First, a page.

Microsoft recently made an announcement that as of Windows 10 version 1809, the default for the “Quick removal” setting would be changed.
The pragmatic result is that you should see or need to use “Safely Remove Hardware” less often.
Let’s look at why that is.
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Removal considered harmful1
Removing or unplugging an external drive from your computer while everything is turned on can be risky. If anything is being written to the disk at the same time you unplug it, you run the risk of corrupting the data stored on the drive.
Unfortunately, this is at odds with a speed optimization that can make it look like your computer has completed writing data to the drive, when it has not.
Pull the plug at the wrong time, and bad things happen.
Write caching is a technique used by many computers and device drivers to collect data in RAM (in a ‘cache’) to be written to a disk before writing it. This way, the device driver can tell the program requesting that the data be written, “I’ve got it”, and that program can do other work without waiting for the write to finish. Windows completes the write to disk in the background.
You might see this when you perform a save operation with a large file. You click on “Save” and it seems to happen very quickly, perhaps almost instantly. But if you look closely, the light on your external drive (if it has one) might still be flashing for a while as the data is transferred in the background.
By not forcing the program to wait until a write has completed, the program — and, indeed, the entire computer — operates more quickly.
Write caching is a speed optimization designed to make your computer more efficient.
“Quick removal” turns off write caching.
That means that the program doing the writing must wait until the data has been written to the device before it can move on to other things.
In this case, when you click “Save” on that large file, it’ll take longer. You’ll have to wait until the file has been saved before you can move on. You’ll likely see the lights on your external drive stop flashing right around the same time the save operation completes.
Quick removal is safer because you’re less likely to think that writing has completed when it’s still underway.
Safely remove hardware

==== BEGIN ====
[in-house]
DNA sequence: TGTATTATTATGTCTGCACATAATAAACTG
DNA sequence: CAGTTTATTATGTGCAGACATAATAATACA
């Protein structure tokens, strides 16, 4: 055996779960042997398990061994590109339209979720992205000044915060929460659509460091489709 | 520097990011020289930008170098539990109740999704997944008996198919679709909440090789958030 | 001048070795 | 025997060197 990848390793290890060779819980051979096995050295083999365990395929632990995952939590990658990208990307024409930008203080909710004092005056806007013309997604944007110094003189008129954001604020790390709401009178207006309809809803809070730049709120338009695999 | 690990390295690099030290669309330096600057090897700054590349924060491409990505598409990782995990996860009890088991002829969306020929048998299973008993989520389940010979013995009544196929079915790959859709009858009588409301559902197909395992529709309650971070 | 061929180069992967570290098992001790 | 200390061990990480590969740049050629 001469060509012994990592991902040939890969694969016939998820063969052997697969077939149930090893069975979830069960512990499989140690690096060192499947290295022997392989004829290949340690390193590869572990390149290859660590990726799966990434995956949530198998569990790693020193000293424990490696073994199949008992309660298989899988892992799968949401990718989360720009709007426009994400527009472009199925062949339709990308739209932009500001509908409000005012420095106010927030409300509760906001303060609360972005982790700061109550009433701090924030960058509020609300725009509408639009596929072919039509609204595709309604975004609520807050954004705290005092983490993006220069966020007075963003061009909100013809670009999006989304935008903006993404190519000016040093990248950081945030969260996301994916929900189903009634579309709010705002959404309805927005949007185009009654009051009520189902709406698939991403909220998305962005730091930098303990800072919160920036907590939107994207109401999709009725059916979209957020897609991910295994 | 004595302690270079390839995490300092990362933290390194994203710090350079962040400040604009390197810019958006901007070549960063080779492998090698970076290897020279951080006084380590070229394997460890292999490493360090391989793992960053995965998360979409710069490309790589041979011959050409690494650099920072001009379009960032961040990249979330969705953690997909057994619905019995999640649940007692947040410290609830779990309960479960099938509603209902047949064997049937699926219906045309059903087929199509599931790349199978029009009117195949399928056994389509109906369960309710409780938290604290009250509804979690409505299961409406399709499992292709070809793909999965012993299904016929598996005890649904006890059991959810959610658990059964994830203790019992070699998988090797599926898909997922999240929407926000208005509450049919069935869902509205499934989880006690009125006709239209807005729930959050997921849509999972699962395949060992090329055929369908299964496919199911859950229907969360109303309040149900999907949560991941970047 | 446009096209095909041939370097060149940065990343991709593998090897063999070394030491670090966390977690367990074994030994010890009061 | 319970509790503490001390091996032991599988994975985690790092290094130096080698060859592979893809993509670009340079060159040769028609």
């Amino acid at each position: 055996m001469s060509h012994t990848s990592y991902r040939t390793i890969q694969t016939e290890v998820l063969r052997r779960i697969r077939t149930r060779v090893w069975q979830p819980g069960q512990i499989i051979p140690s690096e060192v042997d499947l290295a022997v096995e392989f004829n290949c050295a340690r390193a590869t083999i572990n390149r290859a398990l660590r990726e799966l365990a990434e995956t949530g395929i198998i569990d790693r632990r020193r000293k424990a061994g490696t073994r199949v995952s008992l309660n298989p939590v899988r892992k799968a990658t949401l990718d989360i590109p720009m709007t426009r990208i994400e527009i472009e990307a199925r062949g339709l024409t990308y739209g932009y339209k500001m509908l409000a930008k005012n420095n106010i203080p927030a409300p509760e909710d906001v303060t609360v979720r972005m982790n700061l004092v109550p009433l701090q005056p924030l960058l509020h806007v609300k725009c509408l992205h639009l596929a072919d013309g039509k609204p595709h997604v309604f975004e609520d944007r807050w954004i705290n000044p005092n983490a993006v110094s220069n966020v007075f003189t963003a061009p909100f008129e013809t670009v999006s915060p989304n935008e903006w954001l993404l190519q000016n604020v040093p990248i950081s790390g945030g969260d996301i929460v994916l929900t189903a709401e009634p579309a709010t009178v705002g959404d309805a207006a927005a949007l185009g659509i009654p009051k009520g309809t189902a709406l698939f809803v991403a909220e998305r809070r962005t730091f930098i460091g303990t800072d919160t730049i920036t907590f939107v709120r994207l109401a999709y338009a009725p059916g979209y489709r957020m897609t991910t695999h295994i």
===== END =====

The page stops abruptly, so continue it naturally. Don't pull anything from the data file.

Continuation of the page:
The Safely Remove Hardware item in your Windows Taskbar notification area is, in concept, very simple.
By clicking on “Safely remove” for a specific device, you force Windows to complete all the cached writing that might be underway.2 Once complete, you get the familiar “You may now remove…” message for whatever device you request.
Changing the default
When an external drive is connected, Windows has to decide whether to enable write caching or not.
In the past, for many (if not most) drives, the default was to enable write caching, and therefore require the use of “Safely Remove” before the drive could be removed.
With Windows 10 1809, the default has been changed. In more cases, Windows will not enable write caching, opting instead for “quick removal”.
You can see and change what Windows has selected for your drive. With the drive attached, right-click the Start Menu, click on Disk Management, right-click on the Disk representing the drive, click on Properties, and then click on the Policies tab.
“Removal policy” indicates the current setting. You can change it if you like, and click OK.
The practical impact
On modern machines, the benefits of write-caching on external USB drives is minimal. On older machines, write-caching probably had more of an impact (perhaps most with the older, slower, USB 1 interface). With USB 3 (and even USB 2 to a large degree), the data is written fast enough for the additional caching to have little, if any, practical effect.
Not having to worry about “Safely remove” is probably of more benefit, as it reduces the risk of data loss by pulling the plug at an inopportune time.
To be clear, pulling a device while it’s being written to is always a bad idea and can result in corruption and data loss. “Quickly remove” just makes it less likely for the device to look like it’s done when it’s not.
If you see “safely remove hardware” present for a USB device, that device probably does not have “Quick removal” turned on3. If “Quick removal” is enabled, you’ll generally not need (or see) “Safely Remove Hardware”.
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2: It almost certainly looks at other things, like open files on the device, but the primary function is to make sure pending writes are complete.
3: Or, it appears, the device is complex enough that, for whatever reason, it still requires “Safely remove” to be present. I have at least one device that still appears in “Safely remove”, even though it’s marked as “Quickly remove”. I do not get a warning if I remove without using “Safely remove”, however.